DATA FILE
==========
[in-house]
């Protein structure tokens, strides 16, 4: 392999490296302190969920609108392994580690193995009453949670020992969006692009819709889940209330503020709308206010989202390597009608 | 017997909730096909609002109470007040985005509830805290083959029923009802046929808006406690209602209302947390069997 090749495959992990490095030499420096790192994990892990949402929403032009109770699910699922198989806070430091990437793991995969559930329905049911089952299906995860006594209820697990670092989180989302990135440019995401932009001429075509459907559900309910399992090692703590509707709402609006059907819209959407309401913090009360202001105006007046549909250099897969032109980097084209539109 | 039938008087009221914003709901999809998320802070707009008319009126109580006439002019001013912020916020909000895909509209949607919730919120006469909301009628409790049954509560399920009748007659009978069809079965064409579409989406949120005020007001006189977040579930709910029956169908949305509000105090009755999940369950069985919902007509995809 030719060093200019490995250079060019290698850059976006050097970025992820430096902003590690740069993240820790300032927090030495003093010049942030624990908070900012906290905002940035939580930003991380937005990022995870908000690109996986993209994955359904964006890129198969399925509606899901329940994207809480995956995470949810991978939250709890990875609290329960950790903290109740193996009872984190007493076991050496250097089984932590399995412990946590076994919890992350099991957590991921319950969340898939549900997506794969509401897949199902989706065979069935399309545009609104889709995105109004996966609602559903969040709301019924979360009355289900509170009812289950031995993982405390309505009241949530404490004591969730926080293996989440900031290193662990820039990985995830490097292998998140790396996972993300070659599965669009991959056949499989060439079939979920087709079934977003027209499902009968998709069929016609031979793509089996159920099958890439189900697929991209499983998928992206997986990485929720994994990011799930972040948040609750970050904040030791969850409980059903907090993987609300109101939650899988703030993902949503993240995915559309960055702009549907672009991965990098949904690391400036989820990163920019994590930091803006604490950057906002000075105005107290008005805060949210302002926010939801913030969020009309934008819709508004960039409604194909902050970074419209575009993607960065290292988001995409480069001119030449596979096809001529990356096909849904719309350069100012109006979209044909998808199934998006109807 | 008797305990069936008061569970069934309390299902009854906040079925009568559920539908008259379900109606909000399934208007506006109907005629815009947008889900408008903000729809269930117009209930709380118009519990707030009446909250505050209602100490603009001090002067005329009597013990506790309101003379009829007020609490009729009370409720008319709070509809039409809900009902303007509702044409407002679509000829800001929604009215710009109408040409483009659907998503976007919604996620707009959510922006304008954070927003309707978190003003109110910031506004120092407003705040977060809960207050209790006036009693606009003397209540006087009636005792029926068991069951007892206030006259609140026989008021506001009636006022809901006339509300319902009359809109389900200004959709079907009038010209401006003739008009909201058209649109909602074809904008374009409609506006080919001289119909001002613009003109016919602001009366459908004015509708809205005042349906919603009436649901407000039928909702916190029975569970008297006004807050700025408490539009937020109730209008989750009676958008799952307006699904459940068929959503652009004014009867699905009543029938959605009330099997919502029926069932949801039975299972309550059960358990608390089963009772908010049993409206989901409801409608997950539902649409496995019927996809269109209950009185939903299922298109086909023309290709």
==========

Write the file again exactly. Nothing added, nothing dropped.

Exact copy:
[in-house]
């Protein structure tokens, strides 16, 4: 392999490296302190969920609108392994580690193995009453949670020992969006692009819709889940209330503020709308206010989202390597009608 | 017997909730096909609002109470007040985005509830805290083959029923009802046929808006406690209602209302947390069997 090749495959992990490095030499420096790192994990892990949402929403032009109770699910699922198989806070430091990437793991995969559930329905049911089952299906995860006594209820697990670092989180989302990135440019995401932009001429075509459907559900309910399992090692703590509707709402609006059907819209959407309401913090009360202001105006007046549909250099897969032109980097084209539109 | 039938008087009221914003709901999809998320802070707009008319009126109580006439002019001013912020916020909000895909509209949607919730919120006469909301009628409790049954509560399920009748007659009978069809079965064409579409989406949120005020007001006189977040579930709910029956169908949305509000105090009755999940369950069985919902007509995809 030719060093200019490995250079060019290698850059976006050097970025992820430096902003590690740069993240820790300032927090030495003093010049942030624990908070900012906290905002940035939580930003991380937005990022995870908000690109996986993209994955359904964006890129198969399925509606899901329940994207809480995956995470949810991978939250709890990875609290329960950790903290109740193996009872984190007493076991050496250097089984932590399995412990946590076994919890992350099991957590991921319950969340898939549900997506794969509401897949199902989706065979069935399309545009609104889709995105109004996966609602559903969040709301019924979360009355289900509170009812289950031995993982405390309505009241949530404490004591969730926080293996989440900031290193662990820039990985995830490097292998998140790396996972993300070659599965669009991959056949499989060439079939979920087709079934977003027209499902009968998709069929016609031979793509089996159920099958890439189900697929991209499983998928992206997986990485929720994994990011799930972040948040609750970050904040030791969850409980059903907090993987609300109101939650899988703030993902949503993240995915559309960055702009549907672009991965990098949904690391400036989820990163920019994590930091803006604490950057906002000075105005107290008005805060949210302002926010939801913030969020009309934008819709508004960039409604194909902050970074419209575009993607960065290292988001995409480069001119030449596979096809001529990356096909849904719309350069100012109006979209044909998808199934998006109807 | 008797305990069936008061569970069934309390299902009854906040079925009568559920539908008259379900109606909000399934208007506006109907005629815009947008889900408008903000729809269930117009209930709380118009519990707030009446909250505050209602100490603009001090002067005329009597013990506790309101003379009829007020609490009729009370409720008319709070509809039409809900009902303007509702044409407002679509000829800001929604009215710009109408040409483009659907998503976007919604996620707009959510922006304008954070927003309707978190003003109110910031506004120092407003705040977060809960207050209790006036009693606009003397209540006087009636005792029926068991069951007892206030006259609140026989008021506001009636006022809901006339509300319902009359809109389900200004959709079907009038010209401006003739008009909201058209649109909602074809904008374009409609506006080919001289119909001002613009003109016919602001009366459908004015509708809205005042349906919603009436649901407000039928909702916190029975569970008297006004807050700025408490539009937020109730209008989750009676958008799952307006699904459940068929959503652009004014009867699905009543029938959605009330099997919502029926069932949801039975299972309550059960358990608390089963009772908010049993409206989901409801409608997950539902649409496995019927996809269109209950009185939903299922298109086909023309290709």